You can find Latsa’s answer to Olliéric in French, Russian and English at his post France2 – Франс 2 и Я… In my view, this fictionalized response from Olliéric, written by one of the commentators, just about sums it all up: “I’m too lazy and incompetent to do my dirty work myself, so I’m looking for someone who is silly enough to do my dirty work for me and lowly enough to distort the facts to please my editor… If I fail to cook the story his boss wants, I’ll fail to sell it to my editor. And if my stories fail to sell with my editor at France 2, I’ll be outta my job faster than you can say independent western media“.

In the event, the presenter Olliéric had to do most of the cooking herself. On the next day, the day that Latsa’s interview may have been, she was “semi-obsessively repeating the assertion that Putin’s system failed” and (falsely) claiming that the Kremlin wasn’t accepting international aid.**

As I noted in my own post on Russia’s torrid summer, the main reason for the savage wildfires was the unprecedented magnitude of the heatwave, which may have been the most severe to hit Central Eastern Europe in 15,000 years! Barring findings to the contrary by objective researchers – as opposed to the hack journalism purveyed by Dorothée Olliéric or Julia Ioffe (who even found a way to blame the poor Mongols!) – it is not unreasonable to posit that, in general, the Russian state made the best it could out of a bad situation.

Yes, I know. There were many cases of of unresponsive authorities, of information censorship, of outright corruption in saving the homes of rich dacha owners before state property. But consider this from another angle. Why did more than three times fewer Russians die of wildfires than did Australians in their (milder) Black Saturday bushfires last year?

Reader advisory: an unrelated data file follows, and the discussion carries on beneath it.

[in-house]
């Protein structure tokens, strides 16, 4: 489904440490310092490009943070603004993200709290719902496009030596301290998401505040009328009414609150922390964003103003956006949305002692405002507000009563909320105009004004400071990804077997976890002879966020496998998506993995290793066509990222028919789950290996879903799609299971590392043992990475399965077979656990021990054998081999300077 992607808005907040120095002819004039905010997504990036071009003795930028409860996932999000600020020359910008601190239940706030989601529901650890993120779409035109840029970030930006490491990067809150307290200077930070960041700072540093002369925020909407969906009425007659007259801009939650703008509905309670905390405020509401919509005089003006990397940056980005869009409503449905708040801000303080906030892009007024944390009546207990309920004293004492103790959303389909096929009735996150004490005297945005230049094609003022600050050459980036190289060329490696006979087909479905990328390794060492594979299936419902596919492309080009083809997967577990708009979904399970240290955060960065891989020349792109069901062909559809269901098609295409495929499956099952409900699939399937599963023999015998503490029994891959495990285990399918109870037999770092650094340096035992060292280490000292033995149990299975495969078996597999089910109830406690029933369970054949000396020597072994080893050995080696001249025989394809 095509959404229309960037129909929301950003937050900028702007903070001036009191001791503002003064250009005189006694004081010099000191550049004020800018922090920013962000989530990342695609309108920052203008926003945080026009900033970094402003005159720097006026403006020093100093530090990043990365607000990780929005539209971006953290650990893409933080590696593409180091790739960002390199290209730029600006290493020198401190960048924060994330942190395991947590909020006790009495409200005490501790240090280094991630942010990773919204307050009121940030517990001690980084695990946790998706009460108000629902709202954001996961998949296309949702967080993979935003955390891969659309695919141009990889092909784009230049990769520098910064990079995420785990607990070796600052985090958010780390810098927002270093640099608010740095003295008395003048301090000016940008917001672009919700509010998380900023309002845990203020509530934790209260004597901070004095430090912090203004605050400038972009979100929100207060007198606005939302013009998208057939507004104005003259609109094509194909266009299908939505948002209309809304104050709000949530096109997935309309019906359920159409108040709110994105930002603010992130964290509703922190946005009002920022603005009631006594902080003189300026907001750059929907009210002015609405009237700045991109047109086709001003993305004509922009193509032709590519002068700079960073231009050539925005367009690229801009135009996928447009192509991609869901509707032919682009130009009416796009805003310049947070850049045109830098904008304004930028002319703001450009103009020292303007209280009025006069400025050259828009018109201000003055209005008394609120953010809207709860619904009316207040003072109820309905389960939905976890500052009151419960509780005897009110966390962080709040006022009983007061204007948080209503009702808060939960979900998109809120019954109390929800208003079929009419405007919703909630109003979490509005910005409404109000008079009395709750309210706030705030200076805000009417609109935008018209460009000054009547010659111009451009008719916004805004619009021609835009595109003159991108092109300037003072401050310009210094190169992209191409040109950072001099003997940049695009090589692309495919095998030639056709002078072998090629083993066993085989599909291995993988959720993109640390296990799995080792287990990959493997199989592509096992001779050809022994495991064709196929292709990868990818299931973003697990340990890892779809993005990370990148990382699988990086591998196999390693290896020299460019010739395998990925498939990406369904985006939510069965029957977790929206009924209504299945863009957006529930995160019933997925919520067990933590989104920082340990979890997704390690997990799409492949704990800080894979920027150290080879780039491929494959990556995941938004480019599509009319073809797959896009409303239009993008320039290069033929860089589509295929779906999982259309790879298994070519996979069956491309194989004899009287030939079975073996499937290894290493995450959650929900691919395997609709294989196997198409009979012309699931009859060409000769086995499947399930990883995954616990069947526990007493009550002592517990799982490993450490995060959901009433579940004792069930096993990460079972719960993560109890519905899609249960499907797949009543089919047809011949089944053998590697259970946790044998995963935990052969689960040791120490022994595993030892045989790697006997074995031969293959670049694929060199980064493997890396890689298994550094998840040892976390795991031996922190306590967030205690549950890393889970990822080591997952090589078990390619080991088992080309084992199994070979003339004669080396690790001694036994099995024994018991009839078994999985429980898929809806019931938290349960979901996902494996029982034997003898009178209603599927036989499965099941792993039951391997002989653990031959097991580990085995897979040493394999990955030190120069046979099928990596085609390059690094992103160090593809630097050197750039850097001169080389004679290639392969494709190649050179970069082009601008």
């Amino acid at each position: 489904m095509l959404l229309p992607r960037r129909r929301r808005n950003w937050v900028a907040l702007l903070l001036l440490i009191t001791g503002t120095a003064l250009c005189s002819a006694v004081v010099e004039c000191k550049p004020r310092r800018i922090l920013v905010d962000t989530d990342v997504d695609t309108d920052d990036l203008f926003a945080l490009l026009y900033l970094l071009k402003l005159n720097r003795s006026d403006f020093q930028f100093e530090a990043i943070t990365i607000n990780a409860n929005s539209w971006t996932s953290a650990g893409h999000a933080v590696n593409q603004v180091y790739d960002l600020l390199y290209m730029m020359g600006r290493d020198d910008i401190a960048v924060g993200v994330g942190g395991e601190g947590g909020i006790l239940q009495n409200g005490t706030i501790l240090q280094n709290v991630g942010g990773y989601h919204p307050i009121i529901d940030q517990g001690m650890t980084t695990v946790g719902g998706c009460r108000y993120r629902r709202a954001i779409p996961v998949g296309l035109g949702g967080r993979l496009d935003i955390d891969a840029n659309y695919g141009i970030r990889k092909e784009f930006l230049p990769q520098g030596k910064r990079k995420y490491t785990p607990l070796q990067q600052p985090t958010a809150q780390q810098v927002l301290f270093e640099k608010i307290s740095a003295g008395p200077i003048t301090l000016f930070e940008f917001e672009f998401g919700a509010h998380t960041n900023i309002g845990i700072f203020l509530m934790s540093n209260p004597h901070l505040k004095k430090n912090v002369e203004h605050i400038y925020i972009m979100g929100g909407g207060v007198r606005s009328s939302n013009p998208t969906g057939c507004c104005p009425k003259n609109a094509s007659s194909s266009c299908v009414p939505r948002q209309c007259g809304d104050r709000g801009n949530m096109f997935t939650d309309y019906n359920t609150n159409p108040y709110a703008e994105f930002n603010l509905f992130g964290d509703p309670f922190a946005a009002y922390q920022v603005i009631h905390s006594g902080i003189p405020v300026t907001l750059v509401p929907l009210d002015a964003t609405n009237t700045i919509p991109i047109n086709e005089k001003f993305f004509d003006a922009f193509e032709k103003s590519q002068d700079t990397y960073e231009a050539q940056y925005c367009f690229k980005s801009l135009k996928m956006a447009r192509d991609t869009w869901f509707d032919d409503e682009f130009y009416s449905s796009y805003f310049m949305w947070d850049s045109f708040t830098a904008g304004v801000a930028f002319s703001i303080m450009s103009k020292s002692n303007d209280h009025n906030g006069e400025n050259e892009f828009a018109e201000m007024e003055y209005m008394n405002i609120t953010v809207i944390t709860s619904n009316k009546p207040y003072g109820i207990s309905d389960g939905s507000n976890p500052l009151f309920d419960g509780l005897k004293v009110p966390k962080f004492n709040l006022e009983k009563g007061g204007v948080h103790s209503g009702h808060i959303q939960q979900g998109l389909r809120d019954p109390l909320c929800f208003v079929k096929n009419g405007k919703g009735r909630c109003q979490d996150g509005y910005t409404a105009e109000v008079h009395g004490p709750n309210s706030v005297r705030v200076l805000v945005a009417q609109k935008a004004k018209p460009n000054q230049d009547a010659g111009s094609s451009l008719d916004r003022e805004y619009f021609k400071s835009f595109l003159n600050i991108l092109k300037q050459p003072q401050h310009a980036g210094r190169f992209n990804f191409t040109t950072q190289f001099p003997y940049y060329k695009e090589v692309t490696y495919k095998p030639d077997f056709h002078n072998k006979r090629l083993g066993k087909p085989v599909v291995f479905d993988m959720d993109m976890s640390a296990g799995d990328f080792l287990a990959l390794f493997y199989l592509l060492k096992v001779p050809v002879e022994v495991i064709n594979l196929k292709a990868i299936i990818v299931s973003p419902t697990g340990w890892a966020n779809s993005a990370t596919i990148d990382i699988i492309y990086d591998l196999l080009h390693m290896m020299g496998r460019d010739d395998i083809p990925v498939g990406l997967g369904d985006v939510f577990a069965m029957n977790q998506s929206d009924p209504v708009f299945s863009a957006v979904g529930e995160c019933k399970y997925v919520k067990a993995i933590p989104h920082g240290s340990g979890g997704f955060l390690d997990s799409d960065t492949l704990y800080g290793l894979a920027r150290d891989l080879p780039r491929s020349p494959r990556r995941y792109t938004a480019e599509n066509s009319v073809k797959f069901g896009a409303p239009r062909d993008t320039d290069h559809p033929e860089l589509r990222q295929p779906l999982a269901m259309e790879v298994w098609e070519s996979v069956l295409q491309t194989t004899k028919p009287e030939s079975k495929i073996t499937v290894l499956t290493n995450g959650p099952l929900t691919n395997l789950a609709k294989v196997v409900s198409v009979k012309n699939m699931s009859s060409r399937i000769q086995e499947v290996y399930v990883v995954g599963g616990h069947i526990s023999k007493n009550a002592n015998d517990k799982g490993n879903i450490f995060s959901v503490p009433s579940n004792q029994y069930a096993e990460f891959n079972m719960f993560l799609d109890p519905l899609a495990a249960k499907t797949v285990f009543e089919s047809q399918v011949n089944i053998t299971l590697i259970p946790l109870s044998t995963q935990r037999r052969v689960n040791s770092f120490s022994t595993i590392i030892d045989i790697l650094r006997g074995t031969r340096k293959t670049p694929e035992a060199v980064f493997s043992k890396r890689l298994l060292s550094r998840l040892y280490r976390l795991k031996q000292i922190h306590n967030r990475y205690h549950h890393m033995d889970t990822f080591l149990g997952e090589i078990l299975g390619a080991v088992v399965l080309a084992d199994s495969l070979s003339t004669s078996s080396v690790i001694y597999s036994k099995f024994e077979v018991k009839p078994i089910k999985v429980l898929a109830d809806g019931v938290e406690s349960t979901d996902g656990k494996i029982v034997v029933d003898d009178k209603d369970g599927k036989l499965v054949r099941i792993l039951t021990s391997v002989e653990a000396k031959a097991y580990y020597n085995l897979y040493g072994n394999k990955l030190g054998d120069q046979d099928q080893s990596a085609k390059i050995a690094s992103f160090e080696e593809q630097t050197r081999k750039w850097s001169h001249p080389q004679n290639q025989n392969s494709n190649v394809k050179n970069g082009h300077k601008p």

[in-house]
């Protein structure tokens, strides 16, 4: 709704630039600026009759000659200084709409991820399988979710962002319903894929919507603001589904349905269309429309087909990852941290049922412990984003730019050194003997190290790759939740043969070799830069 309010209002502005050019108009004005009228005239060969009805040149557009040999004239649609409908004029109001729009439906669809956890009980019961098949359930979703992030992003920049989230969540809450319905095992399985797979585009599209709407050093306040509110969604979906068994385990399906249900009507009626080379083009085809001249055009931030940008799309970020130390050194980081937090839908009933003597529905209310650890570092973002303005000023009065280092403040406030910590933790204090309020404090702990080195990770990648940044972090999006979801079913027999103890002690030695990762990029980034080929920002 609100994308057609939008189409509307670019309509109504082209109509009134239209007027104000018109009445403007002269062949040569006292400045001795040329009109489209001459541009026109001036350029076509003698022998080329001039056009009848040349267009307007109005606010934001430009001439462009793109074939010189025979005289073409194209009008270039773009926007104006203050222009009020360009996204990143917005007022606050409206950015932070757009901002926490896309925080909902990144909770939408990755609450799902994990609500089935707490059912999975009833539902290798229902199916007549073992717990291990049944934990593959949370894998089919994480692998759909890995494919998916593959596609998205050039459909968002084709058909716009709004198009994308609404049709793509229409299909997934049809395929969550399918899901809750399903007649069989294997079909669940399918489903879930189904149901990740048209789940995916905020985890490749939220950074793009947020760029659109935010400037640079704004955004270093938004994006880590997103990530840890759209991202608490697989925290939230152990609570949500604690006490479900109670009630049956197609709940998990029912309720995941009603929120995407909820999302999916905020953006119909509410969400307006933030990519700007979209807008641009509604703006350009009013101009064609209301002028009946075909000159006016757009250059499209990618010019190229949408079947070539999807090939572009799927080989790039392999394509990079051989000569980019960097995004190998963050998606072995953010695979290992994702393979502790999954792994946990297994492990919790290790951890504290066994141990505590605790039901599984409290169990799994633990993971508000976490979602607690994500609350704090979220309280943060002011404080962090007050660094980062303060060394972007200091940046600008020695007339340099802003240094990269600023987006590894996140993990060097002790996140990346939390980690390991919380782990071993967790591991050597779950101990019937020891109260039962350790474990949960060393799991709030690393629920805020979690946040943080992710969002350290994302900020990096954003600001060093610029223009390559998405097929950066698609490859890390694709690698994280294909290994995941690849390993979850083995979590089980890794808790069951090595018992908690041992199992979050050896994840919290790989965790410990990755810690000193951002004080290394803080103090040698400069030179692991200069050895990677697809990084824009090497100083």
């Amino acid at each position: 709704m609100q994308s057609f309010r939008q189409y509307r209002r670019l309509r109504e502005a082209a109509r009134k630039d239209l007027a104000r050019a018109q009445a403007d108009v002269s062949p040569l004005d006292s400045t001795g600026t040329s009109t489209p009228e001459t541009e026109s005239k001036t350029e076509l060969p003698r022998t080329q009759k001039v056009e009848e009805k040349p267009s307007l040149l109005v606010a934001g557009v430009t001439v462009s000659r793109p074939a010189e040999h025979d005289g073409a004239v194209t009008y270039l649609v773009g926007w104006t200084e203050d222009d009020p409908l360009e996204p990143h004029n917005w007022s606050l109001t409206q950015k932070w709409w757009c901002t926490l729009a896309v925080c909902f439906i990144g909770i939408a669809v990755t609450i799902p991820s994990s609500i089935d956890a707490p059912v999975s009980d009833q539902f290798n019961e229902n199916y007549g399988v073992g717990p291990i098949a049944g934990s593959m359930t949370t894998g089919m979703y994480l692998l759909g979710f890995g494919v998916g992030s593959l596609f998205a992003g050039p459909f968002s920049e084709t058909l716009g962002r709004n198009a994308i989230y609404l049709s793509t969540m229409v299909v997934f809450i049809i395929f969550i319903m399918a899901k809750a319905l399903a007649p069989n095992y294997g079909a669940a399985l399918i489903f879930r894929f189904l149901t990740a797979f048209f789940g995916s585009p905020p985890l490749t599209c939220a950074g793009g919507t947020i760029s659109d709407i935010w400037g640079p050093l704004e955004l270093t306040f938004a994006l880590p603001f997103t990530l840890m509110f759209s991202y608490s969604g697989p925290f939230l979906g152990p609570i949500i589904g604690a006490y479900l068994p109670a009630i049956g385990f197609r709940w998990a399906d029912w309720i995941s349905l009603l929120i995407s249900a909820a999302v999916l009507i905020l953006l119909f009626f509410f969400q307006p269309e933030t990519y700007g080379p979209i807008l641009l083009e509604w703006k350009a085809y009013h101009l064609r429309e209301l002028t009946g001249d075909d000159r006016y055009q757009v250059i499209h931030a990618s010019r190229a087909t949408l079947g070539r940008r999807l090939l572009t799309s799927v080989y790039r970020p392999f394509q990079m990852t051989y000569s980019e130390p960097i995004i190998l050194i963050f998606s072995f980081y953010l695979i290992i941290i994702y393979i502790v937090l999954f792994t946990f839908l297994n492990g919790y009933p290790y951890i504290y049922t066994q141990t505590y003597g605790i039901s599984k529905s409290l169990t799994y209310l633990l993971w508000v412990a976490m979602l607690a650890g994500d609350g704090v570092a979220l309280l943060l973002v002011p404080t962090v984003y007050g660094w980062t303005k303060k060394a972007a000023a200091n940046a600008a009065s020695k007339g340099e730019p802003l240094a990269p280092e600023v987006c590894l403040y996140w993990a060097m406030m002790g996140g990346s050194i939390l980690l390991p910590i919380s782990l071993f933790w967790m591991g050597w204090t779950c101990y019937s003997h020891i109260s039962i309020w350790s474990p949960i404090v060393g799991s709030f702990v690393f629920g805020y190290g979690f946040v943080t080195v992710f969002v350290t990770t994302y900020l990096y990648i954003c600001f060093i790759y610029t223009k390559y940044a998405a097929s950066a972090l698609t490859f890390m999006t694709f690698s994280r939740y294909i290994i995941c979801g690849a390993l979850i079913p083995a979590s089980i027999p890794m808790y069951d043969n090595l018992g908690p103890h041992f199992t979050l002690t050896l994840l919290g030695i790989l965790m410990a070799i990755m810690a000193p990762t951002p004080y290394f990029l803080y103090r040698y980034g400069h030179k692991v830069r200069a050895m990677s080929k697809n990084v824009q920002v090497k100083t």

Ultimately, even most Russians themselves – the people, you know, who actually had to live with the wildfires – would disagree with the stories peddled by the Western media about them. The two most attributed causes of the wildfires, according to an opinion poll by Levada, were the unprecedented severity of the heatwave and the Soviet-era policies of draining the peat bogs. And, contrary to the many proclamations floating about last month that the regime’s popularity was crumbling in the heat, the latest approval ratings indicate that the wildfires made nary a dent in the tandem’s political fortunes.

* And latter-day Walter Duranty, if Ukrainian nationalists are to be believed. ;)